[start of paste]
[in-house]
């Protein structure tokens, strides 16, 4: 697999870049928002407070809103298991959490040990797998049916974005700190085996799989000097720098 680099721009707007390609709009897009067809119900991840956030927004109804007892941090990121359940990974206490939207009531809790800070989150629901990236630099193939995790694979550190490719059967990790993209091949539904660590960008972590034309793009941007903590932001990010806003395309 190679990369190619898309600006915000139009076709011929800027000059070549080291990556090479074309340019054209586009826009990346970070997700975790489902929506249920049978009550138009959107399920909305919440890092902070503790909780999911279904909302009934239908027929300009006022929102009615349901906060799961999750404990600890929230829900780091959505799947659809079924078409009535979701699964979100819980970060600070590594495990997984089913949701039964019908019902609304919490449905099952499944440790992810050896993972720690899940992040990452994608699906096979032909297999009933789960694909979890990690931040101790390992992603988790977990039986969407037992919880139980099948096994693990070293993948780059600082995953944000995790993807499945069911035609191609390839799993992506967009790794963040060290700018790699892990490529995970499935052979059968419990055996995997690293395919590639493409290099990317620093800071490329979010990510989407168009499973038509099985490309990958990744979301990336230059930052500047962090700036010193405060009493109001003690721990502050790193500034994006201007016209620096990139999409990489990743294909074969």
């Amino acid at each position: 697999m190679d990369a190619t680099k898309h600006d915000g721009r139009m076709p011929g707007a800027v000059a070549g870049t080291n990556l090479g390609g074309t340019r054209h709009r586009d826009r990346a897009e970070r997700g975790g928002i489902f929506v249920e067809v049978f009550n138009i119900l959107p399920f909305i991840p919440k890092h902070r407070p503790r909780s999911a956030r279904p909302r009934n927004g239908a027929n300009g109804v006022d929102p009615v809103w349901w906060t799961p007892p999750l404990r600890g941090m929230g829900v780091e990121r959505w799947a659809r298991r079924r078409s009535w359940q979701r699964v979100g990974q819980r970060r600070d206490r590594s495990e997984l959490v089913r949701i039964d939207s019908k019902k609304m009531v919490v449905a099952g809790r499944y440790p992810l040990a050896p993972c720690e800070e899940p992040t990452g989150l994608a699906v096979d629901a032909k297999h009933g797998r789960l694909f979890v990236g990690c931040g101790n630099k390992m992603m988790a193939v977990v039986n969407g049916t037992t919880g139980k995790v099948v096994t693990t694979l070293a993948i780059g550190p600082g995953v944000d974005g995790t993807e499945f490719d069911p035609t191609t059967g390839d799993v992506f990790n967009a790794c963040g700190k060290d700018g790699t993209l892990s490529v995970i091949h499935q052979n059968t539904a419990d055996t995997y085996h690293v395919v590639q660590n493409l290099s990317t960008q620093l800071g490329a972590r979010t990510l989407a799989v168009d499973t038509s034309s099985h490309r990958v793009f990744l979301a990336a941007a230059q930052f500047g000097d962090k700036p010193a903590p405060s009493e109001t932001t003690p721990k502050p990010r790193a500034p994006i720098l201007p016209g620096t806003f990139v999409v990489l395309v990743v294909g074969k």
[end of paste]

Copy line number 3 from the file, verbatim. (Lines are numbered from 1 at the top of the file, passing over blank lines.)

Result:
């Amino acid at each position: 697999m190679d990369a190619t680099k898309h600006d915000g721009r139009m076709p011929g707007a800027v000059a070549g870049t080291n990556l090479g390609g074309t340019r054209h709009r586009d826009r990346a897009e970070r997700g975790g928002i489902f929506v249920e067809v049978f009550n138009i119900l959107p399920f909305i991840p919440k890092h902070r407070p503790r909780s999911a956030r279904p909302r009934n927004g239908a027929n300009g109804v006022d929102p009615v809103w349901w906060t799961p007892p999750l404990r600890g941090m929230g829900v780091e990121r959505w799947a659809r298991r079924r078409s009535w359940q979701r699964v979100g990974q819980r970060r600070d206490r590594s495990e997984l959490v089913r949701i039964d939207s019908k019902k609304m009531v919490v449905a099952g809790r499944y440790p992810l040990a050896p993972c720690e800070e899940p992040t990452g989150l994608a699906v096979d629901a032909k297999h009933g797998r789960l694909f979890v990236g990690c931040g101790n630099k390992m992603m988790a193939v977990v039986n969407g049916t037992t919880g139980k995790v099948v096994t693990t694979l070293a993948i780059g550190p600082g995953v944000d974005g995790t993807e499945f490719d069911p035609t191609t059967g390839d799993v992506f990790n967009a790794c963040g700190k060290d700018g790699t993209l892990s490529v995970i091949h499935q052979n059968t539904a419990d055996t995997y085996h690293v395919v590639q660590n493409l290099s990317t960008q620093l800071g490329a972590r979010t990510l989407a799989v168009d499973t038509s034309s099985h490309r990958v793009f990744l979301a990336a941007a230059q930052f500047g000097d962090k700036p010193a903590p405060s009493e109001t932001t003690p721990k502050p990010r790193a500034p994006i720098l201007p016209g620096t806003f990139v999409v990489l395309v990743v294909g074969k």